Russell Brown, gangly and sunburned, wanders over. The zipper on his pants is wide-open and jammed. "If you can't zip it, well, pull your shirt down or something, Russell, golly," Johnson says to him. "It's broken," he mumbles. He's asking around for a safety pin to fasten it.
Brown, 51, works at the flea market, helping with odd jobs or repairing broken machinery, earning a few bucks at a time. "It's all right," he says. "I get by. I'm good with my hands." He says he lives nearby in a room he rents from an old man.
Actually, "Russell is homeless," Johnson says after Brown walks away. "He lives in an abandoned house. He helps the guys set all their stuff up and at the end of the day he packs it all up for them and they pay him for doing it, so he's able to buy food and candles and whatever else he needs." He's too proud to admit his situation to a stranger, she says.
Brown says only that he grew up in a bordering suburb, and moved to Detroit with a woman. "I went with her for 20 years, and next thing I know she passed away on me," he says, flatly, though his eyes suggest sorrow behind the gruff voice. Some cope badly with a loss and lose everything, and now Brown sleeps in an empty house with a fictional roommate and works on a hot lot all day to scrape by.
He's not the only one. "We have a couple of transients every now and then; they come through and they do the same thing," Johnson notes. They hang around the lot with five nameless wild cats, waiting to get odd jobs and earn a quick buck. "We just try to help everybody out," Johnson says.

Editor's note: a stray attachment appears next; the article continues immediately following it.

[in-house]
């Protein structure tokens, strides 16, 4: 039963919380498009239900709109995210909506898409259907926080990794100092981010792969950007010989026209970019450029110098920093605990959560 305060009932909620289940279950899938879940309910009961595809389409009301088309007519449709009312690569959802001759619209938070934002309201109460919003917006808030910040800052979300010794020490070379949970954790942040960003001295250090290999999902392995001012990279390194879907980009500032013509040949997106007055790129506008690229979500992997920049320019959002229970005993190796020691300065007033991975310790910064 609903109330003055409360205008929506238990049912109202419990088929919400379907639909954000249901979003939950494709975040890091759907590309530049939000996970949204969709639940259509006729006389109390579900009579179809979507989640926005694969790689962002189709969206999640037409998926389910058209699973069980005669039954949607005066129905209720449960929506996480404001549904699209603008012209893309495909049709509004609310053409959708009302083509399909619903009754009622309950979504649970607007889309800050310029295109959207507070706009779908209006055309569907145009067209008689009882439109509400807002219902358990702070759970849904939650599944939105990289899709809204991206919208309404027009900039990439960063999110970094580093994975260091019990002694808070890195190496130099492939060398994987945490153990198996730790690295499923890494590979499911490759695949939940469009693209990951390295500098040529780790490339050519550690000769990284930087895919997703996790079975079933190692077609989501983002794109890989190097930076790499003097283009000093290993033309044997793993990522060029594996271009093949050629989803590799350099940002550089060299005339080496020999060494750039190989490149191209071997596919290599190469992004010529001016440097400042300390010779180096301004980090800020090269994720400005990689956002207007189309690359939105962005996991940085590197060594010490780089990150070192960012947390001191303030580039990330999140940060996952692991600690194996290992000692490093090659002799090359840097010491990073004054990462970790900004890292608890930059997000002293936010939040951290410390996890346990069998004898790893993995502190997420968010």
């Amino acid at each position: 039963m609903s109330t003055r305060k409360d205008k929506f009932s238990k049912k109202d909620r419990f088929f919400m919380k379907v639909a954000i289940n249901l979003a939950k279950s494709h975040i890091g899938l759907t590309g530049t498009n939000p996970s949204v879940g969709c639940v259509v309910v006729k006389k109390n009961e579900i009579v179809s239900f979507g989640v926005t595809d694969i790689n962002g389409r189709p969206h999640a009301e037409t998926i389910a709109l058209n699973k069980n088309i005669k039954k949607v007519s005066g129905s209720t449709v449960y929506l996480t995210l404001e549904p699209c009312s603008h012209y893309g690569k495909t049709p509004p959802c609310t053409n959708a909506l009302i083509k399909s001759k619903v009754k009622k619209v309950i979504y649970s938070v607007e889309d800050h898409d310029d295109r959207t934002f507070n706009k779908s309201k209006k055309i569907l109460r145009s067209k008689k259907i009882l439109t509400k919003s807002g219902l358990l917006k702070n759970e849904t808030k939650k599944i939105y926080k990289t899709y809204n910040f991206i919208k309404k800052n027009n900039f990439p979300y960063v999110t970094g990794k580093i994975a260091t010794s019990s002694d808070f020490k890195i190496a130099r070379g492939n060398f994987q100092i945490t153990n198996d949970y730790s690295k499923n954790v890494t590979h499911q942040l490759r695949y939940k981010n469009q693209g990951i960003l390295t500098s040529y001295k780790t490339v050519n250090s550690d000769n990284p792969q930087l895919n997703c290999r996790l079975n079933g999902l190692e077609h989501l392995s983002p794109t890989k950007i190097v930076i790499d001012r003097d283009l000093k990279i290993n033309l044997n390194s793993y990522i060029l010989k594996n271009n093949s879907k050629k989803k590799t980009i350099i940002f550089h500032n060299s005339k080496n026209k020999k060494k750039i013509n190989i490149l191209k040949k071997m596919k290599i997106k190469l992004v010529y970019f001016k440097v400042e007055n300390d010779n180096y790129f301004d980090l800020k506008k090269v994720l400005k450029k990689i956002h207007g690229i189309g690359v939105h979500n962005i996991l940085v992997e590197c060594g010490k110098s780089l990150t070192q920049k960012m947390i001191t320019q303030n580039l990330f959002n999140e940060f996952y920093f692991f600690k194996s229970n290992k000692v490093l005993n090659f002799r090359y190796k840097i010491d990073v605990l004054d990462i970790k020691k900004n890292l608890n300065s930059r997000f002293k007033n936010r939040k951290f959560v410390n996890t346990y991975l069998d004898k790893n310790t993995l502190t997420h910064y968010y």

A customer offers $2 for a large wrench. The seller wants $3. The customer stares at it and intently thinks it over for several minutes before agreeing.
Back in the resale shop, customers drift in. They offer Grandon pocket change for things that cost dollars. Grandon is blunt but friendly in declining, though he sells things like clothes or baby strollers for next to nothing sometimes if a customer is clearly down on his luck.
He's decided to accept demographic reality and move the higher-end goods to his new store of the same name on Joseph Campau in Hamtramck, and restock the Detroit one to reflect the buying habits of the neighborhood's shoppers. He's given it half a year here, but it hasn't worked.
"We'll replenish up here with stuff that's more conducive to what sells in this area, like pots and pans and clothes, 'cause a lot of the art shit don't sell, and if it does they want it for nothing." Rows of silverware and antique dishes line the tables behind him and triple-digit price tags hang on modern art pieces. "These are ornate things," he says. "Over at the other store they'll fly out the door; here they'll buy glass and stuff that's 50 cents, a dollar."
An old woman stands with a dress shirt and offers him $3 for it. Grandon, in theatrical indignation, extols its quality, style and nametag and says it's worth seven times that. Then he sells it for $5 anyway. At this location, a small sale is often the only sale to be had.
"I can't lose money, you know, but I'm willing to help anybody," Grandon says. "I'm just trying to give back, 'cause I've been down and out like a lot of people are, but in doing all this we're also trying to make a living. One hand helps the other, or washes the other, or whatever the hell I'm talkin' about."
Detroitblogger John scours Detroit for Metro Times. Send comments to firstname.lastname@example.org.